Investors considering Royal Insurance have to brace themselves to contemplate a murky past, which since 1990 has included a cut in the dividend, heavy losses on mortgage indemnity insurance, winter storms in Europe and a succession of problems in North America. It can be argued that disasters never hurt insurers that much, because they provide an excuse to force up premium rates, but Royal was more exposed than most.
In the dark days of the early 1990s, tales of archaic working practices and heavy administrative overload emanated from its Liverpool headquarters. The company admits that after the 1990 storm it had to move staff around the country to cope with the flood of paperwork.
After the arrival at Royal in 1992 of Richard Gamble from British Airways as chief executive, what had hitherto been a typically introverted and feebly managed insurer began to appear to be better run. Roy Randall, the company's head of investor relations, says: "We now know within three days of the end of every month what our premium income is in every area of our business. As Mr Gamble puts it, everyone in insurance has got cycles, you just have to manage them."
Pricing cycles clearly still affect Royal. Premiums in the UK non-life insurance business have been on the downturn for over a year now that competition in such areas as motor insurance has hotted up, led by the telephone-based Direct Line, but also by Royal's competitor, The Insurance Service. But profits at the pre-tax level are not set to fall until 1996.
The company's solvency ratio, a measure of how strongly it is capitalised, is still a little lower than at other composite insurers, but as the company's broker, S G Warburg, has noted, that makes the return on equity correspondingly high. In any case, with the economy in good shape, there is no need to be unduly worried about the downside. The rate of claims tends to be at its worst in recessions.
The case for Royal rests on the assumption that most of the downside is already reflected in the share price. The lack of diversification outside Britain and a persistently troublesome North America - more significantly the company's exposure to pollution claims in the United States - have been evident for years. As Stephen Dias, insurance analyst at Goldman Sachs, says: "There are lots of people in the institutions who were sellers of Royal five years ago and now are more senior, but don't realise Royal has changed its spots."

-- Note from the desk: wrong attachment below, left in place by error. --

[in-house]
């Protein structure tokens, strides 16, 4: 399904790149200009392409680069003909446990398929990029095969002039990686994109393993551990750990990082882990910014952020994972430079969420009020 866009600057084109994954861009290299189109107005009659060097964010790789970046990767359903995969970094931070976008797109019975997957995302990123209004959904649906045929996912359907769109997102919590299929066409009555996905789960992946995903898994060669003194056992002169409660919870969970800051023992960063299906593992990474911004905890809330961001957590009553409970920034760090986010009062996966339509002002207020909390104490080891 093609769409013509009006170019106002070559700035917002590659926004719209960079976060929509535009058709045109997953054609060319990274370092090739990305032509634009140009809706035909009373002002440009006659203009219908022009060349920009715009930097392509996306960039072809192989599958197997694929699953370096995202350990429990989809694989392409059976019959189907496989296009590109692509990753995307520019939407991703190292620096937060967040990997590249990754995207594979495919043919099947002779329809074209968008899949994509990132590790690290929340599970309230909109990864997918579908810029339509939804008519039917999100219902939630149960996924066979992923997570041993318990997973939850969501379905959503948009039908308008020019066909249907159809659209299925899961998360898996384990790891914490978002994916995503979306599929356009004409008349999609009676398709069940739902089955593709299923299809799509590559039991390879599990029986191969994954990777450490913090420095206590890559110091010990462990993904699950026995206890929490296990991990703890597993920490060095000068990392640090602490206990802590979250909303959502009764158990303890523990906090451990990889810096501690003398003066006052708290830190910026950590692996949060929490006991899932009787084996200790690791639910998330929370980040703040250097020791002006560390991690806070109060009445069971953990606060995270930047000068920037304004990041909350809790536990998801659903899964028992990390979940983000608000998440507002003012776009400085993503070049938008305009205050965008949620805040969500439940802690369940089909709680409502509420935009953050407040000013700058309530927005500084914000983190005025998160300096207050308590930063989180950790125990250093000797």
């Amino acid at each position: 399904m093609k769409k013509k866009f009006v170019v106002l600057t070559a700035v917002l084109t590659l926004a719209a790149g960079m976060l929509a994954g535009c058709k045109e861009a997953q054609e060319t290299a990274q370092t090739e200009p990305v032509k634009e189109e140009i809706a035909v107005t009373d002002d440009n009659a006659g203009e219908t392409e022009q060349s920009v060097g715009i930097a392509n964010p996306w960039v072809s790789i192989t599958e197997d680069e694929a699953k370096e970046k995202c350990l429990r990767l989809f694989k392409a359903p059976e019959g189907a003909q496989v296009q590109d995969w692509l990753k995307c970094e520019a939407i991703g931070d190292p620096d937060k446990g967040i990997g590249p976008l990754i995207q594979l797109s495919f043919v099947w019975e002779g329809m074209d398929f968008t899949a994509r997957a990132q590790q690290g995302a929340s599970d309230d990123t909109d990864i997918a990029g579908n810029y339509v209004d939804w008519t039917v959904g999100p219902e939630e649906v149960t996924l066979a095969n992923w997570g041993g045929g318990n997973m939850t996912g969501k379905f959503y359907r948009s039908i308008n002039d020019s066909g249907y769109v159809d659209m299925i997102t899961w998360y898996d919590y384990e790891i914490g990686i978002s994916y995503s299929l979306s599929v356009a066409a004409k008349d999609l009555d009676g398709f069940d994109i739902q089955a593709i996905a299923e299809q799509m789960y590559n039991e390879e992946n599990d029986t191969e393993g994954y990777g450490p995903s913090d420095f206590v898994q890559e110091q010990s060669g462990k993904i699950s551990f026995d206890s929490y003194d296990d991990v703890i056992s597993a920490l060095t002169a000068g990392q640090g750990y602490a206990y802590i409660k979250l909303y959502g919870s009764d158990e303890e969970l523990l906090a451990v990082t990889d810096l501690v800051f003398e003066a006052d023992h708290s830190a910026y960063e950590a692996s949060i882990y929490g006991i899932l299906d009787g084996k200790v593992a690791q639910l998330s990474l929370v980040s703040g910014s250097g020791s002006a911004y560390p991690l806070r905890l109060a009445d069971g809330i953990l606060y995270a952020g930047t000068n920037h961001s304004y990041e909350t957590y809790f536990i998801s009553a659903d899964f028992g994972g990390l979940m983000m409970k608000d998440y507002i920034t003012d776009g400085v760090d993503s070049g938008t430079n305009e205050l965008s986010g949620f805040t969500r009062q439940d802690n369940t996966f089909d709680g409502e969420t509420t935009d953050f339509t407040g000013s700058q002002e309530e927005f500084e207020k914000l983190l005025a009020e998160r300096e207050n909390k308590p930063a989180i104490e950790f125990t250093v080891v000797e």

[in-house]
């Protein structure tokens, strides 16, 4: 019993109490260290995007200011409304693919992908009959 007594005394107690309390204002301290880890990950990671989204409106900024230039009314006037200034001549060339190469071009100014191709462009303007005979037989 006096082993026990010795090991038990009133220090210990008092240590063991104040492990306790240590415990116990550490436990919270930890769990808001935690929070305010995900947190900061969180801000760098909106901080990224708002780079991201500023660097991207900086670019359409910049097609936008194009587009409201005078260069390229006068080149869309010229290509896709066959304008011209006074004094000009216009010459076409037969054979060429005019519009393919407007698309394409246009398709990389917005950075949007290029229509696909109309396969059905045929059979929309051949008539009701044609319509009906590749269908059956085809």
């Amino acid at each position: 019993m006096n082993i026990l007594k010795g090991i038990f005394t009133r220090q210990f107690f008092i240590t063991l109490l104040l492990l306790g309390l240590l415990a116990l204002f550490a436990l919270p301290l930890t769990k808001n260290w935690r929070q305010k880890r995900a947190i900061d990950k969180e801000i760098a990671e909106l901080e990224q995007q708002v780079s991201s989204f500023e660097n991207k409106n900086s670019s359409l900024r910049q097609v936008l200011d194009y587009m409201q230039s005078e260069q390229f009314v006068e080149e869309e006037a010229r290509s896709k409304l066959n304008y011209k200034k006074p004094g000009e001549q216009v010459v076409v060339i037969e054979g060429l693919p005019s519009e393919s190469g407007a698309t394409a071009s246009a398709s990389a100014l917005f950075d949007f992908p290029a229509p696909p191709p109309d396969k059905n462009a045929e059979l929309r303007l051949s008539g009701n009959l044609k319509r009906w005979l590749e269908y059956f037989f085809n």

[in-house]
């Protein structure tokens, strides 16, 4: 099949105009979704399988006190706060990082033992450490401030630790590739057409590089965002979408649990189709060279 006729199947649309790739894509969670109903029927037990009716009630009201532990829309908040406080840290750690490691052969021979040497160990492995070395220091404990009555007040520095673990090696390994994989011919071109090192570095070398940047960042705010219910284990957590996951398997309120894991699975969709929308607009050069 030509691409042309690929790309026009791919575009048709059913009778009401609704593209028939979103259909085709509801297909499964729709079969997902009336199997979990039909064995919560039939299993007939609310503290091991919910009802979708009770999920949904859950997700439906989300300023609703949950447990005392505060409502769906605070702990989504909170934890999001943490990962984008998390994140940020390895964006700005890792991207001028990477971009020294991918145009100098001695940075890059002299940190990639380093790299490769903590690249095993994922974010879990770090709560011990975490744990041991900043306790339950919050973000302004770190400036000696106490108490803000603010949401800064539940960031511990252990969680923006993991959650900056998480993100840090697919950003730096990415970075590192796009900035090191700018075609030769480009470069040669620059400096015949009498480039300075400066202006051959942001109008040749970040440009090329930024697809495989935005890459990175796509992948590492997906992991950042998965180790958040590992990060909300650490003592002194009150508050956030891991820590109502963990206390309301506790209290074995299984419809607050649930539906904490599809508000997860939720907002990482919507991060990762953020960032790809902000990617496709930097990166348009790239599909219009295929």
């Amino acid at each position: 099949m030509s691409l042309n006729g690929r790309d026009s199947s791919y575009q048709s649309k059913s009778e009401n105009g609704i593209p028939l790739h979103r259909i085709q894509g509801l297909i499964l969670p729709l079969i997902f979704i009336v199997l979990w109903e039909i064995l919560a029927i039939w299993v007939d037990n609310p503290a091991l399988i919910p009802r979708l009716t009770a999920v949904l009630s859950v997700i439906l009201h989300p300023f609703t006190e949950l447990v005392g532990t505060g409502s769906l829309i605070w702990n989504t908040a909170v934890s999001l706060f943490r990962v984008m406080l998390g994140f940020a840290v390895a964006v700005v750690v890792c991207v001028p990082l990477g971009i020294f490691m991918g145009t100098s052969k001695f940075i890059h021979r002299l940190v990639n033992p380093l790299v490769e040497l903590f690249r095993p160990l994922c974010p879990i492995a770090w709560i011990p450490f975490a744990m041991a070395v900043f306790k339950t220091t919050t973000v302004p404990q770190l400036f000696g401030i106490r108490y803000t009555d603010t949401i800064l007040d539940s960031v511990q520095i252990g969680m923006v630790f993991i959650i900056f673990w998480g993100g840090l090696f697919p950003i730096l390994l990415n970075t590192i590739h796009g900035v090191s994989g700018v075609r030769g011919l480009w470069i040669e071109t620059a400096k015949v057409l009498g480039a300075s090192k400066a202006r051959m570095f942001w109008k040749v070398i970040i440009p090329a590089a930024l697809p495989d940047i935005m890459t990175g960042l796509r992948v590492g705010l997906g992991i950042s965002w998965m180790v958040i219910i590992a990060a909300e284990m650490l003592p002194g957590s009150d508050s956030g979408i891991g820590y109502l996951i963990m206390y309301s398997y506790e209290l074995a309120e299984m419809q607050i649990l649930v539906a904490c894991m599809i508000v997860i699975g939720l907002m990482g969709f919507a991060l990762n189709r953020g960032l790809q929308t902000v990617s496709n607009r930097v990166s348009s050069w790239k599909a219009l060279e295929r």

So poor old Royal still trades on a bigger discount to its net asset value than its peer group - the likes of Commercial Union, General Accident and Sun Alliance. Royal's underlying worth on this measure is 340p a share - compared to which the current share price looks cheap. Its life business is a relatively large part of the whole and is both unpredictable and disappointing. But Royal followers feel Mr Gamble has as good a chance as anyone of sorting it out.
Looking at shorter-term, investment-related factors - and after all, an insurer is just an investment trust with an expensive hobby - some in the market seem to have ignored an interesting fact. Royal, whose large American presence makes it a big buyer of American bonds, has done very well out of the rise in the US bond market this year. Anyone feeling pessimistic about the US economy and expecting the Federal Reserve to cut interest rates in the near future should be particularly keen on Royal.
Another fillip may come later in the year if legislation is passed to reform the regime for insurers faced with industrial site clean-up claims. These are a big worry for Royal, like any insurer active in the US, especially one whose clients include General Motors. But the current "polluter pays" legislation results in so much litigation that $70 in every $100 claimed goes on legal fees, so there is a following wind in Congress for reform.
"Royal is not alone. When you get an industry-wide problem, you eventually get an industry solution," says Mr Dias. Any relaxation of the rules - which Royal claims require every site to be cleaned up sufficiently to grow organic vegetables - would be welcome.
It all means there is scope for a re-rating from the current forward multiple of six times prospective earnings. In the meantime, a buyer of Royal shares enjoys a yield 20 per cent higher than the market offers and the prospect of rapid growth. There is plenty of room to grow from the artificially low level of payout that is the consequence of the 1991 cut in the dividend - a measure that hardly looks necessary with the benefit of hindsight, except as a signal that change was coming...
Activities Life and general insurance.
Share price 309p Prospective yield 5.6% Prospective price-earnings ratio 6 Dividend cover 3.5 1993/4 1994/5 1995/6* Premiums written pounds 5.1bn pounds 4.8bn pounds 4.9bn Pre-tax profit pounds 143m pounds 401m pounds 435m Profit after tax pounds 145m pounds 347m pounds 325m Earnings per share 23.0p 52.7p 49.6p Dividend per share 7.5p 12.0p 14.0p (*forecast by NatWest Securities)Reuse content